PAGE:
This fix will not resolve issues related to the router misbehaving, as that is a router specific problem, however if the issue was specifically with intermittent WiFi drops related typically to heavy traffic, the above should address that.
Thanks for the update, unfortunately doesnt change anything here.
Apart from the contained Software - can you confirm the driver itself is still the same as in the Driver-Only - Package above?
The driver version displayed on my machine is unchanged: 2017-02-12 / v18.104.22.1686
I have just bought a top of the line XPS 15 9560 with the Killer 1535. Since day one I have had issues using this machine connected to wifi. I have constant issues with disconnections whilst using RDP, Skype calls etc.
I just installed the package you linked to, restarted and still having issues. If you need me to check something, test something please let me know as I cannot use this machine as it is!
Has anyone had a technician fix the wifi hardware and still face the same problem?
Same problem here. Just got this XPS 13 9360 this week. So disappointed with the support level and advice from the support team. Asked to refresh BIOS and wireless drivers. Seem the wireless is not that stable and reliable.
Lucky I can still connect to 2.4Ghz home wireless. It's a weird problem that I can see my 5Ghz wireless, but cannot connect.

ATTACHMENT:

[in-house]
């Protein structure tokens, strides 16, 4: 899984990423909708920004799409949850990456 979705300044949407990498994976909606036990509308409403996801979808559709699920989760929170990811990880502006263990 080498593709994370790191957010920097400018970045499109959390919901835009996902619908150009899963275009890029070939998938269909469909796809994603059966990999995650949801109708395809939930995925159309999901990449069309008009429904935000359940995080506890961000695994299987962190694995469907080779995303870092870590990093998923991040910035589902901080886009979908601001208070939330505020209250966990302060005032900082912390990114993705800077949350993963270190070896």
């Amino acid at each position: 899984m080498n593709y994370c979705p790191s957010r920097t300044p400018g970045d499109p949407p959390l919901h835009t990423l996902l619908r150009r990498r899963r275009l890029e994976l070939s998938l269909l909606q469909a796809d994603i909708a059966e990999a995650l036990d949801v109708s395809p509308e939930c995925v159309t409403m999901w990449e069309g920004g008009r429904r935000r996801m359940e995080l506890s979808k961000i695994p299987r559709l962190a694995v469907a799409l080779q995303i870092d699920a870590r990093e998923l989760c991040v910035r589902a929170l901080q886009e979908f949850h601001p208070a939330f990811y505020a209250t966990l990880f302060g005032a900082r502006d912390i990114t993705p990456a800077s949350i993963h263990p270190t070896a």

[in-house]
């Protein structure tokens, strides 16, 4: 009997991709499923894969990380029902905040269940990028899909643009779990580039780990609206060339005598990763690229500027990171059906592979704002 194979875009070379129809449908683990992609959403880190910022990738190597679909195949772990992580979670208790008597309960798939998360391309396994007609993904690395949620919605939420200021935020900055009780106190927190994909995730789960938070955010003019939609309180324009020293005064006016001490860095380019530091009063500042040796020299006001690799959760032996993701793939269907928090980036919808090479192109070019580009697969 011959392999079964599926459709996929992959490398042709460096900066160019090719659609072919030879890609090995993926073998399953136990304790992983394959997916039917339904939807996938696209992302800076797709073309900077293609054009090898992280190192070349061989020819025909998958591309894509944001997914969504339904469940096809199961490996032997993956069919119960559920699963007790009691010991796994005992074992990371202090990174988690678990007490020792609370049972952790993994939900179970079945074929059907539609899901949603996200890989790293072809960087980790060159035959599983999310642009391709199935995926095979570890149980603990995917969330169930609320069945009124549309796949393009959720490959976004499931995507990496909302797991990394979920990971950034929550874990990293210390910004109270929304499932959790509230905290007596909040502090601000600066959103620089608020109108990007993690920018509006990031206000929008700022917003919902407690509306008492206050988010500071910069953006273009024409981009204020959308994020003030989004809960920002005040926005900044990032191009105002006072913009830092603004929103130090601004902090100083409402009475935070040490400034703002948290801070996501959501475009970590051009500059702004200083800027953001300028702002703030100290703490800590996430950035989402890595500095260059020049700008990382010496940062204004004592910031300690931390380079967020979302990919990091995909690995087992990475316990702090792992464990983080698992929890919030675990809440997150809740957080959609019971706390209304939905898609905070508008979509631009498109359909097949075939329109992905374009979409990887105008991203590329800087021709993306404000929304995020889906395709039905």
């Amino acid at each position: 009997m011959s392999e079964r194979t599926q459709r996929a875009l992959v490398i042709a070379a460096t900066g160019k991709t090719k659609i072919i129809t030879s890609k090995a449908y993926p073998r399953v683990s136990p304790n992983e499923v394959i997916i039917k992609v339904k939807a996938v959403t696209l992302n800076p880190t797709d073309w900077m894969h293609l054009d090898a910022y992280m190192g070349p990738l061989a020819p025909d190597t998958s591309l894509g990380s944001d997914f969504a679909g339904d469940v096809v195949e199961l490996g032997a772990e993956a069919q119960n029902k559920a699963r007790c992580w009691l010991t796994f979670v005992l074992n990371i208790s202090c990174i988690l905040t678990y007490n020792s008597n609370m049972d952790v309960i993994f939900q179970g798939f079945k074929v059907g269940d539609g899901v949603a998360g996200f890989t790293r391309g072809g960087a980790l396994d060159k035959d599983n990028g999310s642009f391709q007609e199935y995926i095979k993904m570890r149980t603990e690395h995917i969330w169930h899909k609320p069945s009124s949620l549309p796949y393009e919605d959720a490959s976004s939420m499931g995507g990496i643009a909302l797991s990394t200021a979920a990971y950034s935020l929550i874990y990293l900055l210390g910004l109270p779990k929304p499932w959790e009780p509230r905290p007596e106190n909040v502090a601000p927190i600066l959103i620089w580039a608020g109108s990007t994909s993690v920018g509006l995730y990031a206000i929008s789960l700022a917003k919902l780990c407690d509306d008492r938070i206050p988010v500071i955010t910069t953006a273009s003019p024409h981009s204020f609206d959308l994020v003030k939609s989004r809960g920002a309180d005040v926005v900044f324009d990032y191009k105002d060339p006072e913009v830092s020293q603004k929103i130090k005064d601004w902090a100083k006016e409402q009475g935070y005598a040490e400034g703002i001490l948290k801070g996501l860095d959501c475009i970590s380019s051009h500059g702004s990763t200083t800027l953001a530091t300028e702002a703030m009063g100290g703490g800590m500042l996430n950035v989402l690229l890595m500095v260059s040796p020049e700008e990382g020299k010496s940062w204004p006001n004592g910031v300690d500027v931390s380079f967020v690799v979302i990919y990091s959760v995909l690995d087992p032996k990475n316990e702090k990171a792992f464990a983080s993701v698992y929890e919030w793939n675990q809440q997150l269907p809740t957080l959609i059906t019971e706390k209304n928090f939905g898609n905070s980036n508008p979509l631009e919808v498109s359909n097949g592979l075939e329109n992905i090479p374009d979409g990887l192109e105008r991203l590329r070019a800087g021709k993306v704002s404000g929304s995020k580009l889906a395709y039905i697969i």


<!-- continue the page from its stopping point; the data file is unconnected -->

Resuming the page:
This is simply a ridiculous problem and really regretted getting this. DELL better fix this fast else the XPS branding gonna be gone soon...
Should have gotten a macbook instead.
I am constantly in touch with killer networking from last 1 month. I have tried new driver they have uploaded on their website and tried all other things. But this *** problem is still there. I am completely fed up now. I don't know what should I really do. Only thing is working for now is setting wireless mode to 2 a/b/g. That's it. It cripples the wifi speed so bad that even watching normal youtube video is painful. Guys, if we can push Dell for this problem that would be great. After all, what is the point of buying a premium laptop? Looks like I made a huge mistake by purchasing this laptop :(
SO frustrated! After quite a bit of research I decided to get the XPS 13 9360, which finally showed up 3-4 weeks ago. Since then I've been loosing my wifi connection and the modem is constantly rebooting.
Initially I was convinced it must be the cable modem. My ISP replaced the modem, changed cables and all connections etc., but it didn't solve anything. Then I came across this thread.
I spent 1.5hrs on the phone with Dell the other day and they were trying various things to troubleshoot the problem without any success. The last suggestion was to re-install Windows! At that point I snapped! Now Dell wants to send a technician to install another "Killer" card. I'm curious to see how it goes, but am pretty fed up.
I just can't believe this is an obviously known problem and Dell doesn't do anything about it! We are not talking about a cheap laptop here. The first post was in December right?! So how is it possible that my laptop still has a faulty card in March! And the new drivers which were just posted don't fix anything either!
Definitely my last purchase from Dell, and if the new card won't fix the problem I'll return the laptop!